EDITOR’S NOTE: Nancy Beckley served as an invited member of the Jimmo Implementation Counsel convened by the Center for Medicare Advocacy.
The therapy community, as well as those providing medically necessary skilled maintenance, now have a centralized online resource for information on the Jimmo v. Sebelius Settlement.
The Centers for Medicare & Medicaid Services (CMS) had signaled earlier this month that it was nearing the launch of the court-ordered web page, and by yesterday it was live and (https://www.cms.gov/Center/Special-Topic/Jimmo-Center.html) open for business.
CMS provided the opening message on the page:
“The Centers for Medicare & Medicaid Services (CMS) reminds the Medicare community of the Jimmo Settlement Agreement (January 2013), which clarified that the Medicare program covers skilled nursing care and skilled therapy services under Medicare’s skilled nursing facility, home health, and outpatient therapy benefits when a beneficiary needs skilled care in order to maintain function or to prevent slow decline or deterioration (provided all other coverage criteria are met).”
CMS further explains that the Jimmo agreement “may reflect a change in practice for those providers, adjudicators, and contractors who may have erroneously believed that the Medicare program covers nursing and therapy services under these benefits only when a beneficiary is expected to improve.” In the therapy community, this is widely known at the “improvement standard.”
The Original Case
The Center for Medicare Advocacy and Vermont Legal Aid, on behalf of multiple beneficiary plaintiffs and multiple national organization plaintiffs, filed suit against the Secretary of the U.S. Department of Health and Human Services in 2011, seeking declaratory and injunctive relief prohibiting the continued application of the improvement standard and review of the cases of class members and beneficiary plaintiffs. (No.11-cv (D.Vt.)
A proposed settlement agreement was filed with the court in 2012, and it included certification of a nationwide class, a revision of relevant portions of the Medicare Benefit Policy Manual, requirements for CMS to conduct a nationwide educational campaign, random samplings of Qualified Independent Contractor (QIC) decisions to determine if policy was followed, and court jurisdiction for up to two to three years following the educational campaign.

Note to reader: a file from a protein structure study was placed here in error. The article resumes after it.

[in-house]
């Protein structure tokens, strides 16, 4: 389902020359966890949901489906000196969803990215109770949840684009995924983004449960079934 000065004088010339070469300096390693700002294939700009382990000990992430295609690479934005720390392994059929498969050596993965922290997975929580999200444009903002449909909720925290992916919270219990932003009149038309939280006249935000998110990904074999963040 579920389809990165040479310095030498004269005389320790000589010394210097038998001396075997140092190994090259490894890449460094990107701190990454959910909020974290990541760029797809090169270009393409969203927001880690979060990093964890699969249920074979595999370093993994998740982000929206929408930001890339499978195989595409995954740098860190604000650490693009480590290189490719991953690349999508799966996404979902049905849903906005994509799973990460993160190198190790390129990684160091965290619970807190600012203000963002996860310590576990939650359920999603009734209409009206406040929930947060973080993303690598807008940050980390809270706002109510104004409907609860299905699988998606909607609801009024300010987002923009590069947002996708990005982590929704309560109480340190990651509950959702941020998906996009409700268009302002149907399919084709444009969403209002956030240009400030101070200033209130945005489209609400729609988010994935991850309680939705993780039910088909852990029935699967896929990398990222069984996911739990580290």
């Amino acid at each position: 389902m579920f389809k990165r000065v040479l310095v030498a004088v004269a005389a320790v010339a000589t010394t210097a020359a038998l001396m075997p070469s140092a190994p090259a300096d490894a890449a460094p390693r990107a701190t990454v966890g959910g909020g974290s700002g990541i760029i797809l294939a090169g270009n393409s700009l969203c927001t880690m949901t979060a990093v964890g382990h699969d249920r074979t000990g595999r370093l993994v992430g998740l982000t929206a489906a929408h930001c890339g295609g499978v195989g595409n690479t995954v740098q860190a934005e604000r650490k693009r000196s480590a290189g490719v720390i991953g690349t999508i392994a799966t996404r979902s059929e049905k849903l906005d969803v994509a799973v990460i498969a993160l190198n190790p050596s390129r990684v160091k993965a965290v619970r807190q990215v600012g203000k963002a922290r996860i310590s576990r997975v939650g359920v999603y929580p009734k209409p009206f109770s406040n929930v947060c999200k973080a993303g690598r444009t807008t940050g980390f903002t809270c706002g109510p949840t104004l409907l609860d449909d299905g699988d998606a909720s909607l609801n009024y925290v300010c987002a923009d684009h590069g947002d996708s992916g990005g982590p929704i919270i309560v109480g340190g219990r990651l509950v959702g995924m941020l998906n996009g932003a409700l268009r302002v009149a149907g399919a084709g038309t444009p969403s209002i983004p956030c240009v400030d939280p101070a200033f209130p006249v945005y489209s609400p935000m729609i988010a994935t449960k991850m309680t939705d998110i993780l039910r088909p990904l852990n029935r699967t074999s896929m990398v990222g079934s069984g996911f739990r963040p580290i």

Back to Court
By the fall of 2013, CMS had submitted proposed manual changes to the plaintiffs, and on Dec. 9, 2013, the manual changes were published. Over the course of 2014, the plaintiffs continued to ask for further information to be posted to the CMS website, including much-needed responses to frequently asked questions. Additionally, the plaintiffs asked for further clarification in the Medicare Benefits Policy Manual.
Therapy providers eager to provide medically necessary skilled therapy, including medically necessary skilled maintenance therapy, while elated over the decision, had two significant problems facing them:
- The Medicare appeals backlog, largely a function of the Recovery Audit Contractor (RAC) program, was dramatically peaking by 2014 – so any “testing” of adjudication of therapy claims, applying the mythical improvement standard, would likely not be heard until after the time of the court’s oversight. There simply wasn’t a chance for therapy providers to test the efficacy of the new program (well, not really new, but newly enforced), which left the Center for Medicare Advocacy appealing to therapy providers to provide cases that they could take to the court-mandated meetings with CMS during the period of the court’s oversight.
- Therapy providers, whether in home health, outpatient, or skilled nursing settings, were often reluctant to provide medically necessary skilled therapy due to the constraints of the therapy caps, and more importantly due to the CMS-mandated manual medical review of therapy claims over $3,700 (which, in the eyes of the therapy constituency groups, was inadequately handled by the RACs).
The plaintiffs were back in court (Jimmo v. Burwell) in 2016, wherein the judge ordered the federal government (CMS) to comply with the originally approved settlement that was approved in 2013. The order required CMS to remedy the inadequate educational campaign, a central element of the settlement agreement.
A Feb. 2, 2017 ruling started the process over again, with the judge ruling that a corrective action plan will include a new CMS webpage dedicated to Jimmo, a published corrective statement disavowing the improvement standard, a posting of frequently asked questions (FAQs), and new training for contractors making coverage decisions. In addition, and significantly, the court largely adopted the corrective statement drafted by plaintiffs and ordered the Secretary to conduct a new national call to explain the correct policy.
Now that the CMS dedicated Jimmo website is posted, a statement disavowing the improvement standard is prominent, and an updated FAQ document is posted, what is next? The contractors adjudicating claims must be trained, as well as another national call held – explaining, yet again, the correct policy.
There is still no improvement standard.
And yes, it’s official, yet again.